Daniel Rathman tells you what you need to know.
Daniel Rathman: With the Giants/Brewers matinee on in the background, let's get this thing started...
Sweet Lou (Pittsburgh): Hi Daniel,
We now have the good (AJ Burnett), the bad (JMac), and the ugly (JSanchez). Is this SSS for all, or is there any hope that the bad and ugly get a little better and prettier, and AJ stays good?
Daniel Rathman: Hey, Sweet Lou.
Having watched Jonathan Sanchez vacillate between solid and terrible during his time with the Giants, I'm afraid the ugly might stay ugly. I do think there's hope with James McDonald, though, perhaps once he learns how to better utilize his new approach (which R.J. Anderson detailed earlier this week: http://www.baseballprospectus.com/article.php?articleid=20251).
And I do believe that A.J. Burnett will be as effective this year as he was last. Considering he was a 3.3 WARP pitcher in 2012, there's plenty to like about that.
Dan Rozenson (Washington, DC): Buying or selling Atlanta's streak as being something bigger than just a nice early-season stretch?
Daniel Rathman: Thanks for the question, Dan.
The Braves aren't going to play .850 ball all year, but there's no question in my mind that they're one of the best teams in baseball. As I wrote in the WYNTK a few days ago, their 12-2 start is even more impressive when you consider the players—Freddie Freeman, Brandon Beachy, Brian McCann, et al—who are on the shelf. There's a lot more where this is coming from.
touchstoneQu (Erie): So far, it looks like the Nava/Gomes and Smith/Young platoons are working out. Do you think they maintain production and playing time RoY? Will other teams start to copy Boston and Oakland, if so?
Daniel Rathman: I like the thinking behind both of those platoons, touchstoneQu, and I do expect them to remain productive throughout the year. Given the success that the A's had last year—and that the Rays have seen with their platoons—it seems likely that copycats will emerge, especially among small-market teams.
TJ (Eagan, MN): Please rank as long-term keepers: Jose Fernandez, Tony Cingrani, Jessie Biddle and Zach Lee. Thanks!
Daniel Rathman: This is probably a question better suited for our prospect or fantasy crews, TJ, but I'll throw in my $0.02. I'd go Fernandez, Lee, Biddle, Cingrani with a sizable gap between Fernandez and the other three.
Rick (Pittsburgh): How many more career wins for Jonathan Sanchez, and in what years will he get each of them?
Daniel Rathman: That's a fun question, Rick. Purely guessing, I'll say 16—five this year, five next year, and then a few crumbs as a spring-training invitee that sticks once or twice down the road.
Jordan (Water World): Do you think the Red Sox are capable of winning at the pace they're at? They don't seem like a fantastic team on paper, so do they eventually regress, or are they going to be able to continue to hold off teams like the Rays and Yankees?
Daniel Rathman: I certainly don't see the Red Sox as a .700-winning-percentage team, Jordan, but they seem deep enough to hang around in the NL East, especially if their rotation holds up. An 85-win year is definitely attainable, perhaps a bit more.
Marco (California): Can you think of any guys who are currently in the minors that have a good chance of coming up and making an impact in the majors this year?
Also, when we get through the Super Two deadline, which prospects do you think will be called up?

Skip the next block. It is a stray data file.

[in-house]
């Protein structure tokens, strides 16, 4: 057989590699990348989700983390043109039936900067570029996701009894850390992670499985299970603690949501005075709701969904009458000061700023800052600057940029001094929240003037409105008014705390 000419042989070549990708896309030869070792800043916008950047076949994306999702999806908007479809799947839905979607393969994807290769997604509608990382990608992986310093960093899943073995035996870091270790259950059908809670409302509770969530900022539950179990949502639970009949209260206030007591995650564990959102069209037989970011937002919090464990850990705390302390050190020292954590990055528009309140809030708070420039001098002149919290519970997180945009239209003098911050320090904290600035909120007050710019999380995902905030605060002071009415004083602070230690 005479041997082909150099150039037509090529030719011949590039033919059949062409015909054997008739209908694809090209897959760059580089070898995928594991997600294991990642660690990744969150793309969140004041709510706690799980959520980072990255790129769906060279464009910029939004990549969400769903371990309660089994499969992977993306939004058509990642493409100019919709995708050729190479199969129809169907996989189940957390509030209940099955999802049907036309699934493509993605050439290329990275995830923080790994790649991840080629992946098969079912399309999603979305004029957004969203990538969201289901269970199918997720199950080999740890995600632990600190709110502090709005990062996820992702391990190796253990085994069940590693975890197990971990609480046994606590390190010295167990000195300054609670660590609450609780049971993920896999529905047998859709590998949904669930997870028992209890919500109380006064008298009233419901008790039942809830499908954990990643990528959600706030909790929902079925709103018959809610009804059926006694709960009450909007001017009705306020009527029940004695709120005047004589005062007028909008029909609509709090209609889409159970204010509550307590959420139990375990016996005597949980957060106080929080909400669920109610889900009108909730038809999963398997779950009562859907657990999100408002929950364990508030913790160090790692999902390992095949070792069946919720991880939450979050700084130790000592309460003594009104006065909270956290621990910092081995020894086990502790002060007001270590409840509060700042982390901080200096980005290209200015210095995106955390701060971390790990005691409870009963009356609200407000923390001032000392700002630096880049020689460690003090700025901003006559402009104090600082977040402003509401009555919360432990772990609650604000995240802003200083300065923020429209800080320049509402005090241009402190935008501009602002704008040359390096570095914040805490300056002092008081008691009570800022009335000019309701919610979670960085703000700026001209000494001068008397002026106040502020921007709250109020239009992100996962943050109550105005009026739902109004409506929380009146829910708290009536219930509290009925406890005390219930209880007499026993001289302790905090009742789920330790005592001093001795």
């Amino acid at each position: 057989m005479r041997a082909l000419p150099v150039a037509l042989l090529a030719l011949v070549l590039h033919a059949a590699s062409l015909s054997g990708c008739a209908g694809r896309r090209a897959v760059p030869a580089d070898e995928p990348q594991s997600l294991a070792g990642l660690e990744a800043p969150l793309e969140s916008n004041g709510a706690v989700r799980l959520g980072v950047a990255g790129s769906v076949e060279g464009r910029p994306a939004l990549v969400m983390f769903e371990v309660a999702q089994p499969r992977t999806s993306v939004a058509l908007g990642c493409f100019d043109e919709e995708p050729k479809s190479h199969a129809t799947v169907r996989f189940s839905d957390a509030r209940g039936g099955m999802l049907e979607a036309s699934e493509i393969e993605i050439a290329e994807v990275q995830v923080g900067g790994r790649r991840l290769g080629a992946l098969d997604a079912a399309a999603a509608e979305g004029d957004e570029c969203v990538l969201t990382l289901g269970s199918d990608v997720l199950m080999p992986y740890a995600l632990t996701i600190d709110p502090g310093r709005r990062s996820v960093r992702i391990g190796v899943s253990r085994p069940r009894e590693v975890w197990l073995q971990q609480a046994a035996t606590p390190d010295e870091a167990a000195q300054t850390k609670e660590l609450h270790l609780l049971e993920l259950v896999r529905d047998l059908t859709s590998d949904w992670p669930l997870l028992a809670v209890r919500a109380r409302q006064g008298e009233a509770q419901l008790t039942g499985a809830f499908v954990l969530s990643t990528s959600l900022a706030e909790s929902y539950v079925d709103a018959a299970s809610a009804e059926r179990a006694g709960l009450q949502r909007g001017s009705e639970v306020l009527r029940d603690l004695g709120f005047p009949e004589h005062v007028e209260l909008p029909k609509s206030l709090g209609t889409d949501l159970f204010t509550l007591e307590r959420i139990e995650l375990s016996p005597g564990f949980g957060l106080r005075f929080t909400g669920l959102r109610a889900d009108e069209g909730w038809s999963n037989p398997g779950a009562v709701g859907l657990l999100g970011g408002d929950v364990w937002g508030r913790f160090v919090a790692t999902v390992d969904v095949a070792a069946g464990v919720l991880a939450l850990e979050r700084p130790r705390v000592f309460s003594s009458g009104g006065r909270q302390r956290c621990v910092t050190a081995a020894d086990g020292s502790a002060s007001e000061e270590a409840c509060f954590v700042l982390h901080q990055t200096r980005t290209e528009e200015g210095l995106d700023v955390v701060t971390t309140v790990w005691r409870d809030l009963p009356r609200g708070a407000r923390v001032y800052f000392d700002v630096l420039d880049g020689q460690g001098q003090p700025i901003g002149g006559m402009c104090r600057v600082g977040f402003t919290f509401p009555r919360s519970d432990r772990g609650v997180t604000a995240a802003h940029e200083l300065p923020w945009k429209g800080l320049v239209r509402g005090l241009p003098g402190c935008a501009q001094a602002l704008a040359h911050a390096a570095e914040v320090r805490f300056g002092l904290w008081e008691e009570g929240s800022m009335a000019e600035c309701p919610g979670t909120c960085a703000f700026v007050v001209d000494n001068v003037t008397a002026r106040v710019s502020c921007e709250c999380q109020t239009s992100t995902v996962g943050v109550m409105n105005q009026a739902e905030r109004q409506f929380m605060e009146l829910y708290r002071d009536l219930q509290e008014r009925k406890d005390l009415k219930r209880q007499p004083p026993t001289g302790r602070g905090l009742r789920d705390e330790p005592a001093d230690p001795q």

Daniel Rathman: Three names that immediately jump to mind, Marco: Nolan Arenado (3B, COL), Wil Myers (OF, TBR), and Anthony Rendon (INF, WSH). Arenado should be ready to take over at the hot corner for the Rockies in the near future. The Rays might not be able to keep Myers in the minors for much longer, unless their current position players turn things around at the plate. And with Danny Espinosa scuffling, the Nats could look for an internal upgrade at second base, which a healthy Rendon could provide.
Matt (San Mateo): How many starts will the Giants need to get from pitchers other than Zito, Lincecum, Cain, Vogelsong and Bumgarner? Who will get those starts?
Daniel Rathman: Rotation health has certainly been a major asset to the Giants in recent years, Matt, but the luck has to run out eventually, and with Lincecum struggling, it might not even take an injury. After only needing two last year, I'll say 12 this year, all of which will be picked up internally. My guess is that Chris Heston will get the first look, with Mike Kickham and Yusmeiro Petit in the mix, though all three have been knocked around at Triple-A Fresno.
nubber (tx): Do you think Trevor Rosenthal eventually takes over the 9th inning or is Mujica good enough to hold it?
Daniel Rathman: I think that between Rosenthal's early struggles and his own ability, Mujica can retain the job for a long time. With Mujica, you can be confident that he won't suffer a three-walk meltdown, and he has proven effective against both lefties and righties throughout his career. He might not have the strikeout rates you'd typically associate with a dominant closer, but he's definitely an adequate option.
Truman (Seahaven): When assessing the starts of young players like Bradley Jr and Hicks: just not ready, sample size, or deep structural flaws revealed in each player's game?
Daniel Rathman: For me, this is more about them needing a little more minor-league seasoning than about "deep structural flaws." Hicks and Bradley, it seems, largely got their jobs because of hot springs, and spring training statistics aren't always indicative of readiness. It's tough to post good numbers when you're striking out more than 30 percent of the time and hitting more than 70 percent of your balls in play on the ground, like Bradley is, and even tougher when you have 20 strikeouts in 51 PAs, as Hicks does. I don't think either was expected to start the year in the majors at the beginning of March, so expecting them to perform from the get-go was overly optimistic.
kyle n. (Charlotte): I follow the Rays high-a affiliate because i live in Charlotte, and was very impressed with Jesse Hahn's line last night. can you tell me more about him and what is his potential?
Daniel Rathman: I own Hahn in a dynasty league, Kyle, and have been intrigued by him since he was drafted, but our prospect staff can offer a lot more details about his upside. Check out today's Minor League Update (http://www.baseballprospectus.com/article.php?articleid=20274) from Zach Mortimer for more info.